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Nutrisystem Parent Tivity Slumps on Earnings Miss, CEO Departure and Downgrade

Tivity Health misses fourth-quarter earnings estimates, the CEO departs, and an analyst downgrades the stock.
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Tivity Health (TVTY) - Get Free Report shares slumped after the parent of weight-loss-services provider Nutrisystem missed Wall Street's fourth-quarter expectations and its chief executive departed.

The Franklin, Tenn., company's stock also was downgraded by SunTrust Robinson Humphrey to hold from buy.

Tivity said CEO Donato Tramuto departed the company. He joined the board in 2013 and was named CEO in fall 2015.

Robert Greczyn, a current director, will serve as interim CEO until a new permanent chief is named.

Kevin G. Wills, independent chairman, said during a conference call with analysts that "after much thought and discussion, the board determined that it would be in the best interest of all stakeholders to transition to a new CEO."

In addition, Keira Krausz, who heads the nutrition business, resigned on Tuesday. Chief Operating Officer Tommy Lewis will head the business on an interim basis.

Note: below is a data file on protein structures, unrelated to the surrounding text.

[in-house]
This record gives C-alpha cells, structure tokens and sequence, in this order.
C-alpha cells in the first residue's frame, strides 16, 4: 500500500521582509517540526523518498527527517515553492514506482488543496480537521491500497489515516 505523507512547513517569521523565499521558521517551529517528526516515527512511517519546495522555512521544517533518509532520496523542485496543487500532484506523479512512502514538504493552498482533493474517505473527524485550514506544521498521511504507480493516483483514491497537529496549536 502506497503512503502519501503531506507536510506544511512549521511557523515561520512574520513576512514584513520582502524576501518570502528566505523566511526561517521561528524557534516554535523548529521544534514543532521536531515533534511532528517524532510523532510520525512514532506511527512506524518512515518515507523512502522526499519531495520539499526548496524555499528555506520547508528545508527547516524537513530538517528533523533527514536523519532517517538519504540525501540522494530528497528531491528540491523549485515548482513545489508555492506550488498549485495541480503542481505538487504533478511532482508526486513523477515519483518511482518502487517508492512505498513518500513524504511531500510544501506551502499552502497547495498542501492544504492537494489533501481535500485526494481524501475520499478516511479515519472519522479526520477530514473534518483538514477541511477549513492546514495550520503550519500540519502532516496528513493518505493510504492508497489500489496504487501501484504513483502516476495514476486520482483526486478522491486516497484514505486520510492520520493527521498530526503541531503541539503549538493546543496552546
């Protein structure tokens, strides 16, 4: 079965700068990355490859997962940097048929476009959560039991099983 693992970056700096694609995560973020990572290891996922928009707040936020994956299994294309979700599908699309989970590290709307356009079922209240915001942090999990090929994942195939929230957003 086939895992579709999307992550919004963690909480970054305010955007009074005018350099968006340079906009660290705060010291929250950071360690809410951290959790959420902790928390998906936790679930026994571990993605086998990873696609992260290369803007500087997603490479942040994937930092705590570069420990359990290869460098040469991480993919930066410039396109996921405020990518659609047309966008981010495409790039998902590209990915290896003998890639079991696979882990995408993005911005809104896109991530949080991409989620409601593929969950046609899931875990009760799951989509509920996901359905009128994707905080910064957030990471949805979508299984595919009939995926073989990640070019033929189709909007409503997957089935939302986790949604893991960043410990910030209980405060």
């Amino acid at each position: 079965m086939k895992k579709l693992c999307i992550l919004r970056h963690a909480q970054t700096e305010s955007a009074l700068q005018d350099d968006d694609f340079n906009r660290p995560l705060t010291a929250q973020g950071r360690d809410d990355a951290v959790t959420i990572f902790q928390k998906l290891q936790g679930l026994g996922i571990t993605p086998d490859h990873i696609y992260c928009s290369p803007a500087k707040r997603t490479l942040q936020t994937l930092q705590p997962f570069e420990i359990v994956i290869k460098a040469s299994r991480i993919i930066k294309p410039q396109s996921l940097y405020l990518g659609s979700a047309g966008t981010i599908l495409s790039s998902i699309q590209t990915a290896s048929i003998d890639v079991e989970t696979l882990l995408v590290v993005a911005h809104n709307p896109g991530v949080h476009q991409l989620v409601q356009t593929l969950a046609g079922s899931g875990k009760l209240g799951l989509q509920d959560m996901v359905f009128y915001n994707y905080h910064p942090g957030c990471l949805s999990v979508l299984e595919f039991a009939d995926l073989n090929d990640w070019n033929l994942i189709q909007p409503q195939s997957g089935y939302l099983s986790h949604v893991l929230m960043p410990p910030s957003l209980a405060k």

SunTrust Robinson Humphrey analyst David MacDonald said in a note to clients that he  cut his price target to $15 from $25 due to "continued deterioration in the nutrition business, some margin pressure in healthcare, management departures and disappointing 2020 guidance."

Tivity Health, whose brands include Nutrisystem, South Beach Diet and Silver Sneakers, reported a fourth-quarter loss of $323.1 million, or $6.69 a share, compared with earnings of $28.5 million, or 67 cents a share, a year ago. Adjusted earnings came to 40 cents a share, missing FactSet's consensus forecast of 55 cents a share.

Revenue totaled $272.8 million, up from $153 million a year ago, but fell short of FactSet's call for revenue of $275.2 million.

Looking ahead, Tivity said it expects first-quarter revenue to range from $335 million to $350 million, and $1.24 billion to $1.29 billion for the year. Wall Street was looking for revenue to come in at $369.8 million for the first quarter, and $1.34 billion for the year.

"While we see the conceptual attractiveness of the combined nutrition/fitnessmodel, execution has been elusive, visibility in the nutrition business is limitedand the company's debt load bears watching," SunTrust's MacDonald said.

Tivity Health acquired Nutrisystem last year for about $1.3 billion and Wills said that "admittedly, the nutrition business has not worked out as well as planned since the completion of the acquisition in March of 2019."

"We have made some good progress in the past 10 months, particularly in our approach to digital marketing, and we're seeing some promising results in certain key growth metrics for our Nutrisystem brand," Wills said.